This week, we summarize the top five news articles and studies in the low-carb realm, plus, some additional reads and inspiration.
News and emerging science
- New WHO study presented at European obesity conference in Vienna projects that without a change in course, global obesity and diabetes rates will reach 22% (obesity, up from 14% in 2017) and 12% (diabetes, up from 9% in 2017) by 2045.
- Author Nina Teicholz’s op-ed in the LA Times asks why our government has enacted new regulations that require chain restaurants to post calorie counts on menus when the science doesn’t support the notion that this will make a difference in the battle against obesity.
- New study shows lifestyle advice to “eat less, exercise more” fails to meaningfully reduce the progression from prediabetes to a type 2 diabetes diagnosis.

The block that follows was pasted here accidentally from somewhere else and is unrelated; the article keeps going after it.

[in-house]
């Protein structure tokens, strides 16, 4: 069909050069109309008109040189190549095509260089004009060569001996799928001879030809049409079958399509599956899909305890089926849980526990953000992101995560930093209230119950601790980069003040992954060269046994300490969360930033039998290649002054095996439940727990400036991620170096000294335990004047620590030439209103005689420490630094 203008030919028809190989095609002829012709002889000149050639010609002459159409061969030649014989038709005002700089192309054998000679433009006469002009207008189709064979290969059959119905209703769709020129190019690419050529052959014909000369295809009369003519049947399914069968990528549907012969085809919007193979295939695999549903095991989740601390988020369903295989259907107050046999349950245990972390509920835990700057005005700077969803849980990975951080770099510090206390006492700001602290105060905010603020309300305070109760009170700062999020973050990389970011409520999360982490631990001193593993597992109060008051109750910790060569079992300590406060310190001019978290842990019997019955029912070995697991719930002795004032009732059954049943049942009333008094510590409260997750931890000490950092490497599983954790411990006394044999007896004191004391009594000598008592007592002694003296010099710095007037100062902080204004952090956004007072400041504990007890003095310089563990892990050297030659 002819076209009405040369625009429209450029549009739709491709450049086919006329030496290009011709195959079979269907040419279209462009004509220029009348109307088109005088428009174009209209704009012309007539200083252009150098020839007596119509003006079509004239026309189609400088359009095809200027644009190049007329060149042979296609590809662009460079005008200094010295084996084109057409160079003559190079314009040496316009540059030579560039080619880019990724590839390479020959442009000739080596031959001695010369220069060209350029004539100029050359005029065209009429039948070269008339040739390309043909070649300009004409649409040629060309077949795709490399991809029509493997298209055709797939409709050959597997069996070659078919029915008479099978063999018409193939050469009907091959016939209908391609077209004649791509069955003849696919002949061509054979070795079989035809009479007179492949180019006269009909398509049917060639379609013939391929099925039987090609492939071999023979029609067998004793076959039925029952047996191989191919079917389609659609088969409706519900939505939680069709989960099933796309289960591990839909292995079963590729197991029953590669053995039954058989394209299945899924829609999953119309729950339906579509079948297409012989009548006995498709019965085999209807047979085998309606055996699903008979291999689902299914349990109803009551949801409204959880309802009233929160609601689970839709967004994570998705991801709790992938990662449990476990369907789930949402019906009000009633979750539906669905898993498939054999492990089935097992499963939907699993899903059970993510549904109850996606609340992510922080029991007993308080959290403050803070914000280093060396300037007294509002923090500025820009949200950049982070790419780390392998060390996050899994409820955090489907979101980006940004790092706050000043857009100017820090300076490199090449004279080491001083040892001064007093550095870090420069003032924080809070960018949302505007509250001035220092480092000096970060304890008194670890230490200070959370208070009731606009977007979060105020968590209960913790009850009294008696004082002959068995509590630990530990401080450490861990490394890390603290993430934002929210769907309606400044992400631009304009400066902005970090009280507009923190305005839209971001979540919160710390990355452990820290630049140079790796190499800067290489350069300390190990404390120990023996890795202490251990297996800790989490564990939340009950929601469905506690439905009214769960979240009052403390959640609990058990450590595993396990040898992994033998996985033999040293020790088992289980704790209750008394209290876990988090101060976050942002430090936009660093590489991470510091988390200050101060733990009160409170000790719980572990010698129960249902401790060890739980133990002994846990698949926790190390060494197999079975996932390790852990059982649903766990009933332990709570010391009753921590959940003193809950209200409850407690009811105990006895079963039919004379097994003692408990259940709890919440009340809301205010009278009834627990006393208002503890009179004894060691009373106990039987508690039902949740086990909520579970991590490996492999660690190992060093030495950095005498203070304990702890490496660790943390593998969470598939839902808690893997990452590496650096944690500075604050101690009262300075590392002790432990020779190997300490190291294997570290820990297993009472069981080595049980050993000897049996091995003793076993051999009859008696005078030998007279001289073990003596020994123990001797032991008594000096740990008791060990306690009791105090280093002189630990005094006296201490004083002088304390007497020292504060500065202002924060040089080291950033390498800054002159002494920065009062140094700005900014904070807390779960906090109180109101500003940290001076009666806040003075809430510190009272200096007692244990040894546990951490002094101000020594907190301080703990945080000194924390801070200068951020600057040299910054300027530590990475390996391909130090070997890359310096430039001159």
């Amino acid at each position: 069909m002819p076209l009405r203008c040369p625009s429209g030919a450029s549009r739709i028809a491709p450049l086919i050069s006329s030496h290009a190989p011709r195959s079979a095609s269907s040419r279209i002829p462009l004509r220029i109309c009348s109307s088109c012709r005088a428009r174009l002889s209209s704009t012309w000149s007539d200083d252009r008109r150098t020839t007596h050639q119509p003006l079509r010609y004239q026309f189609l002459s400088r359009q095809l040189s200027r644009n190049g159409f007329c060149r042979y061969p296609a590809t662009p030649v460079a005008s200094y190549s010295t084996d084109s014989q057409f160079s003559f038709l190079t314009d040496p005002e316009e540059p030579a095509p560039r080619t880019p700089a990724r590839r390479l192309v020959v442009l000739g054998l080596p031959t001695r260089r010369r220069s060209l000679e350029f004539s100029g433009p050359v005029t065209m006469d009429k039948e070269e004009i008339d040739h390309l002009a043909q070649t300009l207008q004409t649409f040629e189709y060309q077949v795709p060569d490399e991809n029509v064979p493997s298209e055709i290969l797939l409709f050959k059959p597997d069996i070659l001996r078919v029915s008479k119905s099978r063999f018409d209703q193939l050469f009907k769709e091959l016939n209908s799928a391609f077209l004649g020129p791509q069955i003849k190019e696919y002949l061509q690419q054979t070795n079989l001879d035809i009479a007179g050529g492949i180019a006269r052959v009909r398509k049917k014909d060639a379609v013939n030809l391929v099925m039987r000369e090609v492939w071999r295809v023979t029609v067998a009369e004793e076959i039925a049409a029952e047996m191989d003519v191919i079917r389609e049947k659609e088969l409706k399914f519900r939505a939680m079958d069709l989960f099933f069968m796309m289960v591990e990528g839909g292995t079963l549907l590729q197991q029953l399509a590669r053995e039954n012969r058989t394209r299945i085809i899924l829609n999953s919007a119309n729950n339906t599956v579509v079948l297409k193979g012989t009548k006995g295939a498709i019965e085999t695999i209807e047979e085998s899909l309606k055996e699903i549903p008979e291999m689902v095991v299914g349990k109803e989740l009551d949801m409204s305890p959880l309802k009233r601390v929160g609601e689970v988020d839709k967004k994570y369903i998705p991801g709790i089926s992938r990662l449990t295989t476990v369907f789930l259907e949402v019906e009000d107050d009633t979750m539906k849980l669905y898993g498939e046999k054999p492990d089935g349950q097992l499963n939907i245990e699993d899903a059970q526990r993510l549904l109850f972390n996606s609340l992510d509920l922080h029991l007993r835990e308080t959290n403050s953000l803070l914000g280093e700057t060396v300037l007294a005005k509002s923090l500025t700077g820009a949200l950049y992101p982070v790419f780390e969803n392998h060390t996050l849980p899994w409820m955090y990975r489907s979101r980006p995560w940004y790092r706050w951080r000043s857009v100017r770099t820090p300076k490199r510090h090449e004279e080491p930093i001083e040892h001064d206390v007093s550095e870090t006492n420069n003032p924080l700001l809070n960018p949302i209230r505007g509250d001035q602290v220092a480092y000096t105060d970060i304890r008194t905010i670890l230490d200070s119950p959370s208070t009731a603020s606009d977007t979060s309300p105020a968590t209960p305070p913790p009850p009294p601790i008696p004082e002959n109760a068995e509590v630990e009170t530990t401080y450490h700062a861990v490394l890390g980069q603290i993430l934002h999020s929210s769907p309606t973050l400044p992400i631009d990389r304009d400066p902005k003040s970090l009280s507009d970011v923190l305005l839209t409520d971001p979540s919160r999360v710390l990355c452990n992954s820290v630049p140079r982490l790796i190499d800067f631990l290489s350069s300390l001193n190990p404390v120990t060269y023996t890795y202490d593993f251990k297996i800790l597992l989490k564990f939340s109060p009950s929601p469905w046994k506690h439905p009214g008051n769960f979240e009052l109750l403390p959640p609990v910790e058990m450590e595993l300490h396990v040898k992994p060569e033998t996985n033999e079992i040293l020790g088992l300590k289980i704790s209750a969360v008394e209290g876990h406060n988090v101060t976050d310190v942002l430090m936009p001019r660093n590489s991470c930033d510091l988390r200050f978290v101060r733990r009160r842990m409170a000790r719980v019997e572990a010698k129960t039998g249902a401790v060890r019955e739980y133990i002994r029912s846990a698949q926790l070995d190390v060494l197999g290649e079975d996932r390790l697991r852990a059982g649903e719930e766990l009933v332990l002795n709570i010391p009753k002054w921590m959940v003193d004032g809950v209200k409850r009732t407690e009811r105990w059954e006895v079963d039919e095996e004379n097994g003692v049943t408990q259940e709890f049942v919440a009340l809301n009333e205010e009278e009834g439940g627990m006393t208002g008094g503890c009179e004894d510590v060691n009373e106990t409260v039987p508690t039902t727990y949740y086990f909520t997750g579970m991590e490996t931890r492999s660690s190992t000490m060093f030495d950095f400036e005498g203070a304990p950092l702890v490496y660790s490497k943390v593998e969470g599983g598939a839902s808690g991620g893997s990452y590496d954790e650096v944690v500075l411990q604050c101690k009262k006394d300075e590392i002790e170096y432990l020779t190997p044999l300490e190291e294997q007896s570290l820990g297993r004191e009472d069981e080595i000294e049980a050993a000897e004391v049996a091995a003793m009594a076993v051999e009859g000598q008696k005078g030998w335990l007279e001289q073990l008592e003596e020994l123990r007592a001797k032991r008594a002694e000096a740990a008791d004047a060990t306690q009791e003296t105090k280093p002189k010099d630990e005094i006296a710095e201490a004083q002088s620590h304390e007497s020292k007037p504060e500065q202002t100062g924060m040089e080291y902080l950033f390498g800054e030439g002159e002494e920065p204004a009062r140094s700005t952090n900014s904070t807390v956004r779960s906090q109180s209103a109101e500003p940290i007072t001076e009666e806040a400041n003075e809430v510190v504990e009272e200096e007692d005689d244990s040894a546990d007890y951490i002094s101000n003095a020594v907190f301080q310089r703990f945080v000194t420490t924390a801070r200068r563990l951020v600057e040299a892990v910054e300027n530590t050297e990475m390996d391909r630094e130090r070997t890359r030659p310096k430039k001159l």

- Patients using insulin to control type 2 diabetes save an average of $4,300 in annual medication costs when they switch to a keto diet with the help of Virta Health’s virtual clinic program. (Don’t miss Virta medical director Dr. Sarah Hallberg’s op-ed in the Detroit News, “Don’t manage diabetes, reverse it.”)
- The Cato Institute reports that, despite sugar’s toxicity, US lawmakers don’t have the stomach to even slightly reduce dated subsidies to the sugar industry.
Did you miss this thought provoking piece in the NYT: “The Problem with Body Positivity“? Or the news of a new keto market/restaurant in Ohio? Is intermittent fasting the “non-diet diet of choice”? And is an early feeding window (8am-2pm) even better? Should we test healthiest salt levels with RCTs in prisons? ? Did you catch the WSJ review of the new book, Sugar: The World Corrupted, from Slavery to Obesity?
Young teen stays seizure-free on a keto diet. Young bride loses 100 pounds with keto, and a mom loses 105 pounds with low carb and IF, while avoiding recurrence of gestational diabetes. Weight loss gets political.
Tune in next week!